Adenoviral transgene delivery provides an approach to identifying important molecular processes in inflammation: evidence for heterogenecity in the requirement for NFkappaB in tumour necrosis factor production.
Foxwell BM., Bondeson J., Brennan F., Feldmann M.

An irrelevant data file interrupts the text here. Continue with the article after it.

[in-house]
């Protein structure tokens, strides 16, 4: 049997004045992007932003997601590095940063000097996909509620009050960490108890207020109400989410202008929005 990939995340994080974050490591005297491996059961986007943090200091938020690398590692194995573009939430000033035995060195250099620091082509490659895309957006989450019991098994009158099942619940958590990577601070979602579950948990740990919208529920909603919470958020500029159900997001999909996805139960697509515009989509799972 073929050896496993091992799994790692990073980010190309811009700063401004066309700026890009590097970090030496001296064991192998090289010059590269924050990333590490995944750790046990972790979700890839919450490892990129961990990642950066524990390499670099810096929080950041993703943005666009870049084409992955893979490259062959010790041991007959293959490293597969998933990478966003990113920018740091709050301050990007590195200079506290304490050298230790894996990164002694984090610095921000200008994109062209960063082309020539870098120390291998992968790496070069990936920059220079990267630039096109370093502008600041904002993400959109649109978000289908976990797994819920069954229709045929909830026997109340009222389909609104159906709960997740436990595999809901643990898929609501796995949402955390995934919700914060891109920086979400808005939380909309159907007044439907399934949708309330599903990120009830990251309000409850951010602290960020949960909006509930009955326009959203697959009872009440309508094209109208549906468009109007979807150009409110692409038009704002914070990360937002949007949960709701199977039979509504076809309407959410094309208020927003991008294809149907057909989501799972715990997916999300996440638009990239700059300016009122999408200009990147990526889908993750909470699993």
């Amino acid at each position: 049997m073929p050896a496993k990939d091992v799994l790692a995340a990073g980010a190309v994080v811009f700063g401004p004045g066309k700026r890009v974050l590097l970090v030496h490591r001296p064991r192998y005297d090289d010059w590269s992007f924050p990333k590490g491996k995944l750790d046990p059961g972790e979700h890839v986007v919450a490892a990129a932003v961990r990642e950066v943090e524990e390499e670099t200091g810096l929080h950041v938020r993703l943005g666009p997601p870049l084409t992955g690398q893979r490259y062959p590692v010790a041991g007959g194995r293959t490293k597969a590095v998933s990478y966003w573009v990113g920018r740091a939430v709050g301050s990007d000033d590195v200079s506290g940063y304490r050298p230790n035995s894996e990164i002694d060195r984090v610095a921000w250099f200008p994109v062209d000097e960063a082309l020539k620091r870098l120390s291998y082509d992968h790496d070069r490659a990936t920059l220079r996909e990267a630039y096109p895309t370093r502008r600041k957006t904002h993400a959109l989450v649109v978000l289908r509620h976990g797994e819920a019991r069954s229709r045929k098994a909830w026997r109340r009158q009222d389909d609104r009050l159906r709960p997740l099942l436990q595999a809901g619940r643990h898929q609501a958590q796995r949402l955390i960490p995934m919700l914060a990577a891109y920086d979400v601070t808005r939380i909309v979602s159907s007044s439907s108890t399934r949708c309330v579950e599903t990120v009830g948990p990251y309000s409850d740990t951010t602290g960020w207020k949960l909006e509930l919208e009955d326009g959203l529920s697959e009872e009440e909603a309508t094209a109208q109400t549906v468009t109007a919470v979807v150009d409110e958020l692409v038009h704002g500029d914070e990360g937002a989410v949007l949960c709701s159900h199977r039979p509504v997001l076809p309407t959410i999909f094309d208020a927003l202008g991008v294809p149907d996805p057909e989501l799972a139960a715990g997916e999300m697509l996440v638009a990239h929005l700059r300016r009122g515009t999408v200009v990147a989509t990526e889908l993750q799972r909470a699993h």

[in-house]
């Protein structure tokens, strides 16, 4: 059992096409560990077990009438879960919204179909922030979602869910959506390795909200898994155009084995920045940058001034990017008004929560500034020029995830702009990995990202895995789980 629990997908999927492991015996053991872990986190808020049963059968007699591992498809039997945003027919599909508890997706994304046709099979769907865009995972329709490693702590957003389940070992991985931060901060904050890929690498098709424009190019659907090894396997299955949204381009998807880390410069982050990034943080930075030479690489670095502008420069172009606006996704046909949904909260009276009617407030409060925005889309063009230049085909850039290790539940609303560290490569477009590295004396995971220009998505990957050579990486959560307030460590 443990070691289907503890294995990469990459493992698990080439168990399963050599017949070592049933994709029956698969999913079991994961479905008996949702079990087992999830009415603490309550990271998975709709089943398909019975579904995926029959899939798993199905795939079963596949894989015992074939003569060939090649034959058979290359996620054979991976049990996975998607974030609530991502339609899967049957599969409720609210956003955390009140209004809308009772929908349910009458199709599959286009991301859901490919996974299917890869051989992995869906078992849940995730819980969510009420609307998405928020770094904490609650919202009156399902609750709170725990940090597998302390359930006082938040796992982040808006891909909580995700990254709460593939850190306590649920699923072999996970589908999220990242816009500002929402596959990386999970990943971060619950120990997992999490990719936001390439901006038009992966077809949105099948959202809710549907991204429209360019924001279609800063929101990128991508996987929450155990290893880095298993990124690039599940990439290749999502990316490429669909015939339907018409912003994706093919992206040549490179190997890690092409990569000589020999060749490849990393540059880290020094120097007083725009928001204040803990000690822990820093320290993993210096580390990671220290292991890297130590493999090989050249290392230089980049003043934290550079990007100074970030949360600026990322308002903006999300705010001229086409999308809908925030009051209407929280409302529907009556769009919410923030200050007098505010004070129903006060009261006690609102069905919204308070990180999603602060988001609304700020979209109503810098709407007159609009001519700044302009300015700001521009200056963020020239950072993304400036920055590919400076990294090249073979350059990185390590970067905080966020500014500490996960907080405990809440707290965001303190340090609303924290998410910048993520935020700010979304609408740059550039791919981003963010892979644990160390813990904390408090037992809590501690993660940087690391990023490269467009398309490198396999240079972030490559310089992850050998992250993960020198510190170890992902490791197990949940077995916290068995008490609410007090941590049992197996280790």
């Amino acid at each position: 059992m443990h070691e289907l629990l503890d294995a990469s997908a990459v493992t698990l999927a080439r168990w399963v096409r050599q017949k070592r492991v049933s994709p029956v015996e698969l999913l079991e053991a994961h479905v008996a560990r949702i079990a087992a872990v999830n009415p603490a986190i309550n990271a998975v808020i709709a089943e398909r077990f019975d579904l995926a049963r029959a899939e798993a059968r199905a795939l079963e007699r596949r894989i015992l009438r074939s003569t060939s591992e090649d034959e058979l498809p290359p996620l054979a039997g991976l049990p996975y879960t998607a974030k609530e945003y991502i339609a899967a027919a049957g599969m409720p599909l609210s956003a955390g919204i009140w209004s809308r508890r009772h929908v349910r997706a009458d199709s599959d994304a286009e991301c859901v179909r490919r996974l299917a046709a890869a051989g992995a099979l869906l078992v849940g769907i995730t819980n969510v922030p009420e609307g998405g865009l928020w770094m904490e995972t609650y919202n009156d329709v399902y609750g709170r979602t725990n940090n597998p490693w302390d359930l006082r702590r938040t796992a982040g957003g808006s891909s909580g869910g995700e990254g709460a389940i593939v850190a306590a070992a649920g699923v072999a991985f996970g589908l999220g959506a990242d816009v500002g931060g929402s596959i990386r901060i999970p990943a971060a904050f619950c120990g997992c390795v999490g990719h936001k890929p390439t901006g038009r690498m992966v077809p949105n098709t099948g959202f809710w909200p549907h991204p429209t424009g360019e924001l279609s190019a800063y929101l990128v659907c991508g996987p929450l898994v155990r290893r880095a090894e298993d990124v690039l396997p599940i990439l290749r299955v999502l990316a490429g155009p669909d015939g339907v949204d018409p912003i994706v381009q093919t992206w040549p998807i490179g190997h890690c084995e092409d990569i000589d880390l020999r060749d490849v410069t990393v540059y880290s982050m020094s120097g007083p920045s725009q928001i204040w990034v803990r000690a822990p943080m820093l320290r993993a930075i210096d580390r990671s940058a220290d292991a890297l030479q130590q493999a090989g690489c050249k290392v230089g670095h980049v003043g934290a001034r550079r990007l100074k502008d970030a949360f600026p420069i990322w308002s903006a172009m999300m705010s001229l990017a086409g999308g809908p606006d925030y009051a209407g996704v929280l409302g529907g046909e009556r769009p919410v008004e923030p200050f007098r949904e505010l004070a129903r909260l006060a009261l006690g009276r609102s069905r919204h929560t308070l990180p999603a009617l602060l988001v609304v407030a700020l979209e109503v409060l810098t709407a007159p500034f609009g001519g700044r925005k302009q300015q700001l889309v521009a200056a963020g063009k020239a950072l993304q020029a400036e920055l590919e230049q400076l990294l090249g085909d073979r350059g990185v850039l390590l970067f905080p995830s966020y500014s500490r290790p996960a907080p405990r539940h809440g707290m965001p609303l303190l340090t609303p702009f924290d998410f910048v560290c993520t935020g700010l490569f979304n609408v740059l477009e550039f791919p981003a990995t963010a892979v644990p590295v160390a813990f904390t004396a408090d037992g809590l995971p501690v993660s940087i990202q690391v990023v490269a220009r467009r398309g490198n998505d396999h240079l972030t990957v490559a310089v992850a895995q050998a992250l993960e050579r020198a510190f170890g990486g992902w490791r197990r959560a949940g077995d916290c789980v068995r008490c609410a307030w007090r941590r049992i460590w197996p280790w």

The success of anti-tumour necrosis factor (TNF) treatment, either using antibodies or soluble receptors, has defined TNF as a major factor of the inflammatory response in rheumatoid arthritis (RA). As a result of this success, much attention has been devoted to understanding the molecular mechanisms by which TNF expression and activity is elicited and controlled. By understanding these pathways, it is hoped that key elements of the molecular pathology associated with RA will be uncovered and, as a result, new targets for therapeutic intervention will be identified. However, studying the cell and molecular biology of model systems for RA, such as primary human macrophages, or tissue from rheumatoid joints may present technical problems. In an attempt to overcome this, we have investigated the use of adenovirus as a means of delivering transgenes by which different intracellular pathways can be modulated and examined. Our data show that adenovirus can be successfully used to efficiently deliver transgenes to primary human macrophages and RA joint tissue. Using a virus encoding IkappaBalpha, the natural inhibitor of NFkappaB, we show that the requirement for the transcription factor is not universal, but is dependent on the nature of the stimulus. Furthermore, while NFkappaB is of importance for the expression of TNF and other pro-inflammatory cytokines (for example, interleukin 6) and the destructive matrix metalloproteinases, this factor is not required for the expression of anti-inflammatory cytokines interleukin 10 and interleukin 1 receptor antagonist.